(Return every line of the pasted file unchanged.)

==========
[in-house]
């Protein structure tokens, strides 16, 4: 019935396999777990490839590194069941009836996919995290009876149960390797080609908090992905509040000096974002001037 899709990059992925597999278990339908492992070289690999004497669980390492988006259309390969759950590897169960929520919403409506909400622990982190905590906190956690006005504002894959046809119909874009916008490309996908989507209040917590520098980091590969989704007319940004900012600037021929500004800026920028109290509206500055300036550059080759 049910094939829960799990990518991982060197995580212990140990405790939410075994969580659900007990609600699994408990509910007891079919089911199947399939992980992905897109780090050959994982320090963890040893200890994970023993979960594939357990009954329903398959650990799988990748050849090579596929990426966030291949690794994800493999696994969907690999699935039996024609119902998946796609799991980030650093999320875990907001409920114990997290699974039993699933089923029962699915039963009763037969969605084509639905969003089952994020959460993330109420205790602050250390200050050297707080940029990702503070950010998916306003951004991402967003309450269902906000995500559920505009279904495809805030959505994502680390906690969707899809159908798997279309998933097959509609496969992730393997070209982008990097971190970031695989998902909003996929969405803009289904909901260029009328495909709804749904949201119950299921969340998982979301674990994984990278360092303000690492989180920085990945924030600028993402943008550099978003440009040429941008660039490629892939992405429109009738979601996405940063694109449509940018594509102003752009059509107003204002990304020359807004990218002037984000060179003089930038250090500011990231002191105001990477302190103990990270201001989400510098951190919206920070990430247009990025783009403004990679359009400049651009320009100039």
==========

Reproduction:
[in-house]
């Protein structure tokens, strides 16, 4: 019935396999777990490839590194069941009836996919995290009876149960390797080609908090992905509040000096974002001037 899709990059992925597999278990339908492992070289690999004497669980390492988006259309390969759950590897169960929520919403409506909400622990982190905590906190956690006005504002894959046809119909874009916008490309996908989507209040917590520098980091590969989704007319940004900012600037021929500004800026920028109290509206500055300036550059080759 049910094939829960799990990518991982060197995580212990140990405790939410075994969580659900007990609600699994408990509910007891079919089911199947399939992980992905897109780090050959994982320090963890040893200890994970023993979960594939357990009954329903398959650990799988990748050849090579596929990426966030291949690794994800493999696994969907690999699935039996024609119902998946796609799991980030650093999320875990907001409920114990997290699974039993699933089923029962699915039963009763037969969605084509639905969003089952994020959460993330109420205790602050250390200050050297707080940029990702503070950010998916306003951004991402967003309450269902906000995500559920505009279904495809805030959505994502680390906690969707899809159908798997279309998933097959509609496969992730393997070209982008990097971190970031695989998902909003996929969405803009289904909901260029009328495909709804749904949201119950299921969340998982979301674990994984990278360092303000690492989180920085990945924030600028993402943008550099978003440009040429941008660039490629892939992405429109009738979601996405940063694109449509940018594509102003752009059509107003204002990304020359807004990218002037984000060179003089930038250090500011990231002191105001990477302190103990990270201001989400510098951190919206920070990430247009990025783009403004990679359009400049651009320009100039």